Lourdes Grobet, Untitled (Cactus Painted Red/Yellow) (ca. 1986), photograph with bleached silver (Cibachrome), Brooklyn Museum, Gift of Marcuse Pfeifer, 1990.119.12 (© Maria de Lourdes Grobet, photo courtesy Brooklyn Museum )

She soon joined Proceso Pentagono, one of the experimental, politically oriented Mexican art collectives known as Grupos. “And that was a good fit because I had an innate inclination towards politics,” she said in an interview for the Archives of Women Artists, Research and Exhibitions (AWARE) last year. “It’s been in me since I was a young woman. But not in the sense of “working for a political party”. My political leanings were working for the needs of the people and working on the streets.”

Lourdes Grobet, “Pista Arena Revolucion, Ciudad de Mexico” (1983), chromogenic print; 14 × 11 in. (35.56 × 27.94 cm) (San Francisco Museum of Modern Art, Gift of Larry and Jane Reed © Lourdes Grobet; Photo by Don Ross, courtesy San Francisco Museum of Modern Art)

In the 1980s, Grobet began photographing the colorful world of the Lucha libre and documents what she calls “real Mexican culture.” She focused her lens on all facets of the phenomenon, both the in-ring spectacle and intimate depictions of family life, featuring both male and female wrestlers with their protections lowered but never without their masks, giving these domestic scenes a surreal quality awarded. For Grobet, the masked luchadores were not simply contemporary entertainers, but had deep resonances in Mexican culture, from indigenous mask-making traditions to the masked zapatistas of Chiapas. “In contrast to the fashionable folkloric portraits, she photographed urban Indians with their new masks performing modern rituals,” Gabriel Rodríguez Álvarez wrote in the 2005 book Lucha Libre: Masked Superstars of Mexican Wrestling, a collection of her luchador photographs. Grobet’s decades-long dedication to the world of lucha libre is all the more remarkable given that her father banned her from attending wrestling matches as a child, considering it an inappropriate pastime for women.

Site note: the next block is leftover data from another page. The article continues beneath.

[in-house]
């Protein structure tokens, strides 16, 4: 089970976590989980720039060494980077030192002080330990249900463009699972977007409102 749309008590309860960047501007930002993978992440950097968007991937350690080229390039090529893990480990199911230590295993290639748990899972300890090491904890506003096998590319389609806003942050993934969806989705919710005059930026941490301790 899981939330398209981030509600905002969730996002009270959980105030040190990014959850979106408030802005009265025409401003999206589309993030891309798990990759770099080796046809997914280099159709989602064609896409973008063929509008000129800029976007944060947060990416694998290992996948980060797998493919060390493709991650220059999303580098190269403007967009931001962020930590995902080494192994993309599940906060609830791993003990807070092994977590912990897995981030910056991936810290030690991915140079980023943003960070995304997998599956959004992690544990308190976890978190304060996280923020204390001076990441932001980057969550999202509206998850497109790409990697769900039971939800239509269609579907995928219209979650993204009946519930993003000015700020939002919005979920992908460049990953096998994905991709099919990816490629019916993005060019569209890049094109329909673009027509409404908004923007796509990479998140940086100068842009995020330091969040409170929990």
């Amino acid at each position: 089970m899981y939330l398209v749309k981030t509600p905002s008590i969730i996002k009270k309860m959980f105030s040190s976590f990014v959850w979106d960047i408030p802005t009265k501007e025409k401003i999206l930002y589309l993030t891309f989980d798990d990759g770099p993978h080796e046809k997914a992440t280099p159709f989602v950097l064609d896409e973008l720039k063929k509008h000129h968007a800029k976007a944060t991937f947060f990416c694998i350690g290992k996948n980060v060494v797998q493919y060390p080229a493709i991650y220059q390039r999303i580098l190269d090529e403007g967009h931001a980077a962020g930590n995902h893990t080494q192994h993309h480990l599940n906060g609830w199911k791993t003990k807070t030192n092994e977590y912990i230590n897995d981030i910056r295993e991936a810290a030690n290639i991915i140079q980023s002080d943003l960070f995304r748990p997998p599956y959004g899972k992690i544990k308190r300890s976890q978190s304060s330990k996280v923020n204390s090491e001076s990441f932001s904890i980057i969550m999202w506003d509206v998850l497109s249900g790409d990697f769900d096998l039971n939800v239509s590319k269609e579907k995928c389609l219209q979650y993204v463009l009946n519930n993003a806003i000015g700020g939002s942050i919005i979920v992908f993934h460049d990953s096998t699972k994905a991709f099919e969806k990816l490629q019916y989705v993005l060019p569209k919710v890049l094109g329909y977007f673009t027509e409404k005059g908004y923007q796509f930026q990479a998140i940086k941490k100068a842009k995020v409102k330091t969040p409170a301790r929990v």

Lourdes Grobet, “La Briosa” (1981) from the series La double lucha (The double fight) (1981–2005), black and white photograph, Hammer Museum, Los Angeles, acquired through the Board of Advisors Acquisition Fund (© Lourdes Grobet, photo courtesy Hammer Museum)

In addition to her images of wrestlers, she photographed the regional folk theater group Laboratorio de Teatro Campesino e Indígena, which she saw as a rural equivalent to the urban theatrics of lucha libre. Most recently she directed a documentary about the Bering Strait, “Equilibrio y Resistencia” (2021), the explores issues of migration, colonization, and borders.

Grobet was included in the Hammer Museum exhibition in 2017 Radical Women: Latin American Art, 1960-1985, which traveled to the Brooklyn Museum the following year. Her work is in the collections of the San Francisco Museum of Modern Art, the Museé Quai-Branly in Paris, the Fundación Cultural Televisa and the Centro de la Imagen in Mexico City, among others.